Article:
In 2007, the Cut Flower Garden was re-designed by the then gardeners, Stephen and Hilary. The old borders gave way to a more formal bed pattern with gravel path ways leading through the garden and to the Potager beyond. The new design also gave us a chance to expand the Cut Flower Garden and most importantly have access to the garden for cameras.

Previously, we grew a range of dahlias and lots of half hardy annuals in the borders. One year the garden even had a rainbow theme. However, in the years to come, Lesley is hoping to incorporate more perennial plants that produce flowers for picking as well as more hardy annuals. This will help cut down on labour, as half hardy annuals have to be started off in a greenhouse here in Aberdeen. Lesley also uses a range of bulbs to give colour earlier in the year. Both tulips and alliums make great cut flowers.

If you want to grow cut flowers, you don't need a special area of the garden to grow them. The varieties used lend themselves to most types of gardening styles. You could grow a few rows in your vegetable plot or plant some of the annuals to fill gaps in your existing borders. Some varieties of dahlias grow very well in containers and thus do two jobs at once: brightening up a patio and providing cut flowers for the house. There are even perennials that can be used as fresh or dried cut flowers, like achillea and astrantia.

Supporting the plants is really important so that they grow with straight stems - it's really difficult to arrange flowers when there is a 90o angle in the stem. If you're growing cut flowers in a straight border, try wide gauge netting stretched over the beds and border that the plants grow through. As the season progresses, move the support up the plants a little so that they don't flop. This method works well in any herbaceous border. Of course, there are also loads of other products for supporting flowers, but one of the prettiest ways is to just use hazel sticks. If they still have some small branches, it gives more support. Also, if they're still pliable, you can weave them together which adds to the charm.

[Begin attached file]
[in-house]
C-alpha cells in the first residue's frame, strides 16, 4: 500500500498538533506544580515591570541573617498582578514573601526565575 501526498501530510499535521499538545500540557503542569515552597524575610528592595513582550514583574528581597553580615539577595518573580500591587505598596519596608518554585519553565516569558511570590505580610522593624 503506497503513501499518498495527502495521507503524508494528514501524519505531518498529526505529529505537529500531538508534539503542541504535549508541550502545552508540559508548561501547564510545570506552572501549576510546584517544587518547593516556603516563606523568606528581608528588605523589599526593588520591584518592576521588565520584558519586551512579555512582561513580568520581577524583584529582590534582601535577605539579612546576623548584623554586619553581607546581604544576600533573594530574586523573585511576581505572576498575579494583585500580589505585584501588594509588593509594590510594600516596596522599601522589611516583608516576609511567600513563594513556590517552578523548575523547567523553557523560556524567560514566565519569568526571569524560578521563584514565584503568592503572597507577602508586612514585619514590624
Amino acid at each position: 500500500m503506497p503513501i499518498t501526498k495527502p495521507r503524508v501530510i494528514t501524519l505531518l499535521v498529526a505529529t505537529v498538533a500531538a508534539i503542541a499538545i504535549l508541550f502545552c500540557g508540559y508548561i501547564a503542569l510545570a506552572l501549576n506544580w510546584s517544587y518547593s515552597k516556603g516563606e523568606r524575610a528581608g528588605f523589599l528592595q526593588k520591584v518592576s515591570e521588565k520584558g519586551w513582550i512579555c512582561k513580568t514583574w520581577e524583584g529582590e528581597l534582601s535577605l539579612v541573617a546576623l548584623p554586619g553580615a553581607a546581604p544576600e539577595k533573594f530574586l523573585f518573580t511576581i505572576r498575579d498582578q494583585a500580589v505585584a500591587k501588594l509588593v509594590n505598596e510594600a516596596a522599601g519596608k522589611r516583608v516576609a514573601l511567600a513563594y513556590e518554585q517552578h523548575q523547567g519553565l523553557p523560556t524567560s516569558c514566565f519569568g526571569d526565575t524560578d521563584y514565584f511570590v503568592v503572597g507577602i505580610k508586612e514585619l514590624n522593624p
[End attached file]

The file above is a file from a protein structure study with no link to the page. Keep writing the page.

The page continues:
Some of our favourite plants for cut flowers include:

Nigella (Love-in-a-mist)
This old favourite is one of the few true blue flowers around, but there are varieties in other colours as well. It's quite an unique flower and grows easily from seed.

Papaver (poppy)
There is something very romantic and enchanting about the large, papery petals of poppies. If using them as a cut flower, dip the cut tips of the stems into boiling water or flame them with a match or lighter, which is said to help them last longer in the vase. Alternatively, let them go to seed, as the seed head makes a great addition as a dried element to an arrangement.


Lathyrus (sweet pea)
A simple posie of sweet peas is all you need in the summer time. Not only are the flowers lovely, but they have a wonderful fragrance too. For best results, train sweet peas up an obelisk or trellis, loosely tying in the stems as they grow. Also, carefully trim tendrils and sideshoots so that all the energy goes into producing large flower stems.

Pick a colour, any colour. Tulips are quite easy to grow for cut flower arrangements. If you don't have bed space, plant the bulbs up in a deep pot or tub in the autumn. The flowers will last for 2-3 weeks when picked in bud. There are lots of styles of flowers, from traditional to multi-headed to lily headed, so be creative.